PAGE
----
How to measure resolution?

For all the talk about criteria and definitions, measuring the resolution of a microscope is more nuanced than you’d think. The scales at which microscopes operate today are subject to noise and background that obscure and distort signals. What you use for the measurement can make a big difference.

Part two!

Defining a tiny distance in a sea of noise

The resolving power of a microscope is its ability to discriminate two points in a sample. Standard criteria equate resolution with the width of the point spread function (PSF) that blurs details in images. Practically speaking, those measurements are done on the intensity profile of a point’s PSF, taking the full width at half maximum peak or the FWHM (Figure 1)1 . Modern microscopes, however, reach unprecedented resolution levels. At those scales, variability is a dominant force and that has consequences for how we measure resolution. For more information take a look at ”Part one – What is resolution?“

FWHM: Full width of a PSF's central peak at half the maximum intensity

Figure 1.
Approximating resolution based on the full width at half maximum (FWHM) of the PSF intensity profile.

1 Given that resolution is about telling two points apart, why is it enough to measure the PSF of one point instead of two? Imaging with a microscope is a linear operation. The process of imaging one point is not influenced by the other points in a specimen. Thus, if we know the PSF of one point, we know the PSF for any other point.

No longer towering over noise

The FWHM is a fair approximation of resolution, especially when the point imaged is substantially smaller than the PSF and the signal of that point vastly outweighs noise and background. But at high resolution, neither condition really holds. As resolution goes up, you have to work with increasingly smaller points, which in the case of fluorescence leads to notoriously dim signals that are difficult to distinguish from background. In fact, the flux of photons detected by superresolution microscopes is awash in a sea of variability that distorts the signal itself and obfuscates measurements. There’s noise from the instrumentation and there’s background, like fluorescence from optical components and from molecules outside of the plane of interest. There’s also noise from stochastic fluctuations in photon detection which garbles PSF intensity profiles.

Things get messy at high resolution. And thus, measurements become a mission to minimize variability.

The three horsemen of uncertainty

A thought experiment: you image a random distribution of fluorescent points to measure the resolution of a microscope. Three attributes of your sample play a role in your measurement: the distances between the randomly distributed points, the size of the PSF that each point casts, and the brightness of each point. Why? Because they can all inject variability into your measurements. Depending on how close they are to one another, fluorescent dyes can influence each other’s emission (e.g., quenching) and consequently alter the size and shape of the PSF. Differences among PSF measured – due to point size variation, for example – decreases the reproducibility of measurements. And last but not least, dim florescent points emit fewer photons making PSF intensity profiles more vulnerable to muddling by detection noise.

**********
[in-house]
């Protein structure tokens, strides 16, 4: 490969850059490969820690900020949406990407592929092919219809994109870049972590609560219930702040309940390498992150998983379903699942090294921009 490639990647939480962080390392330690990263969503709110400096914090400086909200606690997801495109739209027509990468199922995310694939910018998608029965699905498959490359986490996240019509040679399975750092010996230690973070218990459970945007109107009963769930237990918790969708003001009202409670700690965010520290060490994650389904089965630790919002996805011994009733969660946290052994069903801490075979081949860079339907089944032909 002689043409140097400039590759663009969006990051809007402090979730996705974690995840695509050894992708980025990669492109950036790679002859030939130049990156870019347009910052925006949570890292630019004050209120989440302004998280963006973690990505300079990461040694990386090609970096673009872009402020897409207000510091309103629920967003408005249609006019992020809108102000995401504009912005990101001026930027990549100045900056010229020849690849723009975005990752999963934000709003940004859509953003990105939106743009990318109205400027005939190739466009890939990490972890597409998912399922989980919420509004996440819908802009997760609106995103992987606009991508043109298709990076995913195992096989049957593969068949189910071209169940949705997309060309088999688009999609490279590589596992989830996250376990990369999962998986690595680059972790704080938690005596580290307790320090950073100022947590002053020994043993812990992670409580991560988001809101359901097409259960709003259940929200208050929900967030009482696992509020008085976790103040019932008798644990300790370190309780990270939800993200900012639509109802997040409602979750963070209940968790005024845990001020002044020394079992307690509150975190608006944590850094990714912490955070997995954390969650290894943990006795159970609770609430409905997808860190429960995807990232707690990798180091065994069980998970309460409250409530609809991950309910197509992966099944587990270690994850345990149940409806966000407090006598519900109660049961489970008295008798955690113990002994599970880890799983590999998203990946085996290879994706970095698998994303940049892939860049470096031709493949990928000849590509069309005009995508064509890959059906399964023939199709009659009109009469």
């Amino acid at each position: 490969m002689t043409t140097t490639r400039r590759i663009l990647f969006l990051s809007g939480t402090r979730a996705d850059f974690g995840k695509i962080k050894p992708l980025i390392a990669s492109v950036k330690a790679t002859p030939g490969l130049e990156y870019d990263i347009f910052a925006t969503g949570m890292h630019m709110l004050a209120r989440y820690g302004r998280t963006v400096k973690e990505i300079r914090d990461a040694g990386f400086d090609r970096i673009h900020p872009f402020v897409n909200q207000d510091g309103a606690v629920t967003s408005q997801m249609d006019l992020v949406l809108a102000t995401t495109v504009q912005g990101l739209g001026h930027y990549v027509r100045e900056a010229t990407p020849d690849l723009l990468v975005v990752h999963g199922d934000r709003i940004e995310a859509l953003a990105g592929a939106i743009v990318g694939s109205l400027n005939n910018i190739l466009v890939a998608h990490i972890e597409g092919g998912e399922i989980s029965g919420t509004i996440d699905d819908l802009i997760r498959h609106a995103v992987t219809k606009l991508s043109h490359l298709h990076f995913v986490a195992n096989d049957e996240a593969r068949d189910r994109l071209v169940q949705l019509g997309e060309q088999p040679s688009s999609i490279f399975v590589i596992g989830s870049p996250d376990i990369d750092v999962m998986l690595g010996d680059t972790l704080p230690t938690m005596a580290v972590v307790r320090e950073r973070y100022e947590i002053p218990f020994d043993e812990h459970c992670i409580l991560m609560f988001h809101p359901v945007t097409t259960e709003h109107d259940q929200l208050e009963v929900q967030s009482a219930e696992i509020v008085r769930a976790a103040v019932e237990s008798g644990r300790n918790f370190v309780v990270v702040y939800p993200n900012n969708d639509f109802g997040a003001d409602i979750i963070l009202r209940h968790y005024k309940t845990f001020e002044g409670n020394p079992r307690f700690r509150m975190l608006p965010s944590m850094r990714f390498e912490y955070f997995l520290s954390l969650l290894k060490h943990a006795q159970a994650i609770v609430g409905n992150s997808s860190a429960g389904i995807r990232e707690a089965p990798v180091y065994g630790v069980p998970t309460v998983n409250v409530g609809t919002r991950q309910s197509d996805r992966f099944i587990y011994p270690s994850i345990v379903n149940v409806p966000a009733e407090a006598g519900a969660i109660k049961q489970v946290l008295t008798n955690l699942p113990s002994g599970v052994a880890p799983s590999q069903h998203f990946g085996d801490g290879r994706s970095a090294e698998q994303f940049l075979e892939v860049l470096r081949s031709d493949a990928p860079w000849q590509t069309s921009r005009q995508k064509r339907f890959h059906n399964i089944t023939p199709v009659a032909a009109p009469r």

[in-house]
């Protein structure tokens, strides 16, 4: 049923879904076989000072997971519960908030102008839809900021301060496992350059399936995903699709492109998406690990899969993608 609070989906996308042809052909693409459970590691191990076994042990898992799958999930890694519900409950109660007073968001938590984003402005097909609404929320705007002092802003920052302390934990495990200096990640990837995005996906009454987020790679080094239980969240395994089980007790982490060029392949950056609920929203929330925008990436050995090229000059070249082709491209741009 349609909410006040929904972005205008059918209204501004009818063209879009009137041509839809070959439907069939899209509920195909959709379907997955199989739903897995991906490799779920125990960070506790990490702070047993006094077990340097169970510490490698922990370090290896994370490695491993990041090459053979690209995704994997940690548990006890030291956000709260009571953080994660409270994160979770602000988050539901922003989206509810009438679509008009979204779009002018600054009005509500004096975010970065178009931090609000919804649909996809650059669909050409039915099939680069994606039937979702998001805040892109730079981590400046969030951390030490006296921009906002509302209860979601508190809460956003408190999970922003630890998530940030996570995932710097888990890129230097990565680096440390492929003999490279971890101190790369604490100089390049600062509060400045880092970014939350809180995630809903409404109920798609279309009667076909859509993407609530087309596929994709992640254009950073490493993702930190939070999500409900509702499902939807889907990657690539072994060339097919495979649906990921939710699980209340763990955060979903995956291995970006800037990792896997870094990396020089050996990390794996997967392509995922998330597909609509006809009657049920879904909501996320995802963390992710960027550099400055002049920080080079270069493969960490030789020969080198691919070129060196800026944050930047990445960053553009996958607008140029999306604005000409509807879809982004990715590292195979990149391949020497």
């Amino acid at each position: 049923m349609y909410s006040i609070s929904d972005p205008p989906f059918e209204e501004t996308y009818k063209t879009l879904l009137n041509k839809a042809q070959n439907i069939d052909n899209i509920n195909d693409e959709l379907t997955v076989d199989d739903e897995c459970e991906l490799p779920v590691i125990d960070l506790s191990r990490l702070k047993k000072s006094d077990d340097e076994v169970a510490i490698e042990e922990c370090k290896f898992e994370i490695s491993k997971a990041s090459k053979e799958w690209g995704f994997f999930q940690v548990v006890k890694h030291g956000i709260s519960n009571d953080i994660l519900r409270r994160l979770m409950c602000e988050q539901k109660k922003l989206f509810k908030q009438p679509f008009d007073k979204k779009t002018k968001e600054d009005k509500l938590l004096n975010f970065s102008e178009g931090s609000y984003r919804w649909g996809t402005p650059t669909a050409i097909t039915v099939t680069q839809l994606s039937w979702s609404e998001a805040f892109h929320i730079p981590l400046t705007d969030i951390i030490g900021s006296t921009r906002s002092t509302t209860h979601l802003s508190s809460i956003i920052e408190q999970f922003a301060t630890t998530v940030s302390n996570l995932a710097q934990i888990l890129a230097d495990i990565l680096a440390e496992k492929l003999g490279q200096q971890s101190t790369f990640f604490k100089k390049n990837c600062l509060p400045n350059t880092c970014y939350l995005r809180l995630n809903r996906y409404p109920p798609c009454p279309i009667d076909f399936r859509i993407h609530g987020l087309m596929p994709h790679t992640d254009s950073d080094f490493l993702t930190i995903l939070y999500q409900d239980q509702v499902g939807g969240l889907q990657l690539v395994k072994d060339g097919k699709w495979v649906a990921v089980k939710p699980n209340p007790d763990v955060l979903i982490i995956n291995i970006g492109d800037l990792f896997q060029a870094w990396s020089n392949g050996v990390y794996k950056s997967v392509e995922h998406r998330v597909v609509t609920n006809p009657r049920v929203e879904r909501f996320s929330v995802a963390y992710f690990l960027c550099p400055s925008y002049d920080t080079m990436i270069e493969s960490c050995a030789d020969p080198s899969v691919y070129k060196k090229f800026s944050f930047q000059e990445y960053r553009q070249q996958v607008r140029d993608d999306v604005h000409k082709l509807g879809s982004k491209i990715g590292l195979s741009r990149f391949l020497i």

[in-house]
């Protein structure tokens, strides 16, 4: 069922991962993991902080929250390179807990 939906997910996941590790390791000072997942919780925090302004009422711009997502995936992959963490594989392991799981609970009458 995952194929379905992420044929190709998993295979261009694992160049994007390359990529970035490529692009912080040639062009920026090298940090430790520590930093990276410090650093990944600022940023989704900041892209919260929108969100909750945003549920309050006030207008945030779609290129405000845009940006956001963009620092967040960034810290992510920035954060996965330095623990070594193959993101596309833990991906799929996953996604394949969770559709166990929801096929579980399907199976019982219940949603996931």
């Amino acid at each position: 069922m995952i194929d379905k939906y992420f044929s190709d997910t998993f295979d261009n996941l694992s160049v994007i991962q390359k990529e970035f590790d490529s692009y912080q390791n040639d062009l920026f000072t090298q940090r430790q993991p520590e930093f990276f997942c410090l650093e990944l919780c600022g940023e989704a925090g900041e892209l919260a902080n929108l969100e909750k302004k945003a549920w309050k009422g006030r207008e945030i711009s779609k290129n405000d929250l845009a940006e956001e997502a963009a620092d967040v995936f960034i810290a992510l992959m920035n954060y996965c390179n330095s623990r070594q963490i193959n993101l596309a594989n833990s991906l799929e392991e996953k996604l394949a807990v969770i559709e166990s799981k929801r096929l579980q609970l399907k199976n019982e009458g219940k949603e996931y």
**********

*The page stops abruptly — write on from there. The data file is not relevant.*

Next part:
To get ideally accurate and precise measurements of resolution, you would do well to control these attributes. Go ahead. Stop the thought experiment and throw out the specimen you used. Now, go get a standardized fluorescent dye consisting of probes that are highly reproducible in size, shape, brightness, and distance from one another. These “standard probes” should be small so that what you measure is to the greatest extent possible just PSF. The standard probes should also be bright – emit lots of photons – to overcome detection noise and generate reliable PSF intensity profiles.

OK. Hand over those standard probes, you say.

Yeah, well. It’s not that easy. The truth is none of the currently used standards manages to mitigate variability of all three attributes. Table 1 lists standard probe types used for resolution determination. Each has features that make it more appropriate for certain but not all microscopy systems.

Standard probe type used to measure microscope resolution

Table 1.
Standard probe type used to measure microscope resolution

At high resolution, point-like emitters like single molecules are a suboptimal standard. They emit a weak fluorescent signal that can be obscured by background and noise. They randomly switch between bright and dark states – something called fluorescence intermittency or blinking – and their emission is influenced by their dipole orientation. Taken together, this means that the emission intensity of a point-like emitter is generally irreproducible making resolution measurements unreliable.

Let’s take a look at two alternatives.

Alternative one: go larger